We further compare the mixing matrix of the religion network G with its randomized counterpart \({G^{\mathrm{null}}}\), i.e., one null model of G, which is obtained by the degree-preserved link-rewiring process [62] (see Methods). This process can ensure each node in \({G^{\mathrm{null}}}\) has exactly the same degree as in G. Since G is heterogeneous (with power-law-like degree distribution), it is possible that such heterogeneity may lead to segregation. Since both the original network G and the null model \({G^{\mathrm{null}}}\) have the same degree heterogeneity, the direct comparison between their mixing patterns can demonstrate the role of the connecting pattern (the choices of whom to connect to) in producing the segregation structure. Table 3 shows the mixing matrix of the null network. We define the connecting ratio from religion i to religion j of G to \({G^{\mathrm{null}}}\) as \(\rho _{ij} = e_{ij} / e_{ij}^{\mathrm{null}}\), where \(e_{ij}^{\mathrm{null}}\) is the fraction of links from religion i to religion j (\(i,j = 1,2,3,4\)) in the null network. Table 4 shows such ratios, from which one can observe two remarkable phenomena: (i) Believers statistically tend to connect with others of the same faith as indicated by i, \({\rho _{ii}} > 1\), while Islam and Taoism exhibit the highest level of homophily with \({\rho _{33}} = 18.84\) and \({\rho _{44}} = 12.42\); (ii) The ratios associated with Buddhism, say \({\rho _{2 \bullet }}\) and \({\rho _{ \bullet 2}}\), are all the largest ones in corresponding rows and columns excluded the diagonal elements, indicating that Buddhism plays the key role in cross-religion communications in China.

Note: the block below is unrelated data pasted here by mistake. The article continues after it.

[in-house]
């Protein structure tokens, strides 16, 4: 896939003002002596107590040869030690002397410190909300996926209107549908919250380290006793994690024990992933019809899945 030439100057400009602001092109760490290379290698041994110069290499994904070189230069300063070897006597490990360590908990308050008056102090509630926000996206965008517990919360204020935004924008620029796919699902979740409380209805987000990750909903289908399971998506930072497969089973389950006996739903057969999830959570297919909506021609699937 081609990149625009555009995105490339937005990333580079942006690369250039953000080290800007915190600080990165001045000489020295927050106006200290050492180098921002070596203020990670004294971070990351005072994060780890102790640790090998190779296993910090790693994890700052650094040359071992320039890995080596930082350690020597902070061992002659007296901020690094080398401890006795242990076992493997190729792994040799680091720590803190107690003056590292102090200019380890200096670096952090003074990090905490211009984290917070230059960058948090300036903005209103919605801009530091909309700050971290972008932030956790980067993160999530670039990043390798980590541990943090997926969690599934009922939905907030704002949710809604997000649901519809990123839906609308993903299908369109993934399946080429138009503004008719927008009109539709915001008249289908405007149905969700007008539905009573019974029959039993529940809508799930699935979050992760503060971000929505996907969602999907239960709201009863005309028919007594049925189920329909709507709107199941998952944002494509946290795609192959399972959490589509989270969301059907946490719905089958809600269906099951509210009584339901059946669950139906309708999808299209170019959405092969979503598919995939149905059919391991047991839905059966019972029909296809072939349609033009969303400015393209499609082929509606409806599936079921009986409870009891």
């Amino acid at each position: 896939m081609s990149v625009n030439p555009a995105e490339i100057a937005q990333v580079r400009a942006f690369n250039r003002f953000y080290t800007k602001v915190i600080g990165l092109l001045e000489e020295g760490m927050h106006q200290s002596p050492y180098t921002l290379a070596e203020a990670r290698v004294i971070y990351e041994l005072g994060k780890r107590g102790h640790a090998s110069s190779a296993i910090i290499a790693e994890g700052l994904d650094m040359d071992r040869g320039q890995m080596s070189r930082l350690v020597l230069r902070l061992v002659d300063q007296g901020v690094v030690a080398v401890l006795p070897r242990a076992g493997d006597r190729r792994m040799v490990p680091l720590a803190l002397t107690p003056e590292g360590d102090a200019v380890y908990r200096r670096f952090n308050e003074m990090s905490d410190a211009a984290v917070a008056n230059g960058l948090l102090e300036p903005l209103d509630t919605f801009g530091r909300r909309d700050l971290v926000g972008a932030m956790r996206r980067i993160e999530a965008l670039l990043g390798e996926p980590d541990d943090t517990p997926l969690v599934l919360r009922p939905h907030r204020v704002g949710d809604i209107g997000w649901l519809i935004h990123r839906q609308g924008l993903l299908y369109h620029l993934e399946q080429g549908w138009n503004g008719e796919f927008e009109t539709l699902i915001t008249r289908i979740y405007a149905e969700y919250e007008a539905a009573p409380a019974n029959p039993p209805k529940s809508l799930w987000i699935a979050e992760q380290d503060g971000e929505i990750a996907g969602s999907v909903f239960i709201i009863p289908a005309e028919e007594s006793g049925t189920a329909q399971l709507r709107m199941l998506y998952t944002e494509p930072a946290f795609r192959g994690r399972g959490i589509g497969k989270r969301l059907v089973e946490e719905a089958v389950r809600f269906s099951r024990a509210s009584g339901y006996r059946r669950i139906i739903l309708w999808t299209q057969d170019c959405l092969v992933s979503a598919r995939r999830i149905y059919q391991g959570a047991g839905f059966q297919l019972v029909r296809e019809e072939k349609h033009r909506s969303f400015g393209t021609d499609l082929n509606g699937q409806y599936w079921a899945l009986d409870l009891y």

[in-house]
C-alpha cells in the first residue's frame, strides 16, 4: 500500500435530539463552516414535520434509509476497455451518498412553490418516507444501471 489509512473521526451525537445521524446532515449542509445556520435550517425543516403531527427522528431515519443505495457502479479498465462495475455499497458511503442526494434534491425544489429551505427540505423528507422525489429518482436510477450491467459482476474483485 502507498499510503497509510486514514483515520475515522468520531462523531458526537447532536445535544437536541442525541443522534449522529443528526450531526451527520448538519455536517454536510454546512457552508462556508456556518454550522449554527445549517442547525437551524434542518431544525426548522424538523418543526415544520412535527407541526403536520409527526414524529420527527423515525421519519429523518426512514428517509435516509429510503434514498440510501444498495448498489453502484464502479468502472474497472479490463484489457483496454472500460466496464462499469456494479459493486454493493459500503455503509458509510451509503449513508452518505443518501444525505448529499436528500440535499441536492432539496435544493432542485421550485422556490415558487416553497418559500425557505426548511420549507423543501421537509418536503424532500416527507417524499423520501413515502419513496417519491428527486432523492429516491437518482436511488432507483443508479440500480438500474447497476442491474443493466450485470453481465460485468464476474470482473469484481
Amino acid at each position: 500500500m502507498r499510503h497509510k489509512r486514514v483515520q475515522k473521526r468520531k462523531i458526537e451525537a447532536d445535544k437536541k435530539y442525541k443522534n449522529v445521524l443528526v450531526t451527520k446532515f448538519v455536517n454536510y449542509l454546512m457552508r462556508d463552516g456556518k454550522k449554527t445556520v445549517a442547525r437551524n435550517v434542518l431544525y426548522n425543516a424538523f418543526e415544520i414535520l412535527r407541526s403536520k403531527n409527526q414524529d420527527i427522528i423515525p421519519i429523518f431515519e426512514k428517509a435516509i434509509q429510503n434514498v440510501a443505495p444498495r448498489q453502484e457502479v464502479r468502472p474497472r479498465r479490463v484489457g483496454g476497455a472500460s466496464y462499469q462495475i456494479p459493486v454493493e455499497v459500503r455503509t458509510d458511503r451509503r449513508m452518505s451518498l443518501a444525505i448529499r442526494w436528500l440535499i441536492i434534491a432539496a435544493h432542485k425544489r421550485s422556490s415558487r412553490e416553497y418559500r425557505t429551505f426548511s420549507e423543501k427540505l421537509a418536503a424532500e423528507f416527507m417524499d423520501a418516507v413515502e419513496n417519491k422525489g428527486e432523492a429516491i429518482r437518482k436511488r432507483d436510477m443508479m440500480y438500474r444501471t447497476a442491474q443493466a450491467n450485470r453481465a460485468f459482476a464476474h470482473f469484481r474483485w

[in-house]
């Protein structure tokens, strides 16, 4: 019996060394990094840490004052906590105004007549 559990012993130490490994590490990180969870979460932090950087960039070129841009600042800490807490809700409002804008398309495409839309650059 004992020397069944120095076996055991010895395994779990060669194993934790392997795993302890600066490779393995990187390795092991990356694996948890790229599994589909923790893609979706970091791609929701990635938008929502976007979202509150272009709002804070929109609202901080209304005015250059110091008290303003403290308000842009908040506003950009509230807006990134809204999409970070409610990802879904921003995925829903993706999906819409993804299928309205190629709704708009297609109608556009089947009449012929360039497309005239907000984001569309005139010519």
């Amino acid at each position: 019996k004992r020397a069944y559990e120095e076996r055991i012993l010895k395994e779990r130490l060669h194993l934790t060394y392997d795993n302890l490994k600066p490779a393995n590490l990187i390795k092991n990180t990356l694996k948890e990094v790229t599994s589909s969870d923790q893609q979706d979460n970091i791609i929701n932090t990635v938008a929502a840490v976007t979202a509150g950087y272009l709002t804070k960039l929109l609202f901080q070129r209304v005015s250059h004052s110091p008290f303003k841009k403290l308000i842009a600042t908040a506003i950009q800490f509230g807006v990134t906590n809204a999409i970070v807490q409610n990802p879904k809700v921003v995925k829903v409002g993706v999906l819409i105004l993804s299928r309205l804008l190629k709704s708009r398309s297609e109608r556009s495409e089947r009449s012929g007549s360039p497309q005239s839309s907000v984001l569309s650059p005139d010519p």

Table 3 Mixing matrix of the null network. The number in ith row and jth column represents \({e_{ij}}\), the fraction of links from religion i to religion j
Table 4 Connecting ratios of the religion network to the null network. The number in ith row and jth column represents the ratio of links from religion i to religion j in the religion network to those in the null network

Cross-religion links analysis

As indicated by the structural statistics, a tiny number of cross-religion links (i.e., links connecting individuals in different religions, see Fig. 3(a) for visualization) play a critical role in maintaining the global connectivity of the religion network. To quantify the significance of cross-religion links, we apply the link percolation dynamics [63], where links are ranked by a certain criterion and then removed one by one in order. If removing some links following a criterion (or some rules) can rapidly break the network into pieces, this criterion (or rules) is regarded as a good indicator for the importance of links. For convenience, we consider the undirected version \(G'\), wherein there are in total 1124 cross-religion links. The global connectivity is intuitively measured by the ratio of nodes in the giant component (i.e., the largest connected component) to the total number of nodes N, denoted by \({R_{GC}}\). Increasing \({\rho _{r}}\), the fraction of links being removed, the percolation dynamics may come across a phase transition where the network suddenly breaks into many small fragments at the corresponding critical point, accompanied by a sharp drop of \({R_{GC}}\). To precisely locate the critical point \(\rho _{r}^{c}\), we adopt the normalized susceptibility \(\widetilde{S} = \sum_{s < s_{\max }} {\frac{{{n_{s}} {s^{2}}}}{N}} \) [64], where \({n_{s}}\) denotes the number of components with size s and s runs from the smallest size to the second largest size. If there is a percolation phase transition, an obvious peak in the \(\widetilde{S}({\rho _{r}})\) curve can be observed that corresponds to the critical point \(\rho _{r}^{c}\), at which the network disintegrates. A set of links whose removal leads to faster decay of \({R_{GC}}\) and smaller value of \(\rho _{r}^{c}\) is considered to be more significant in maintaining the network connectivity.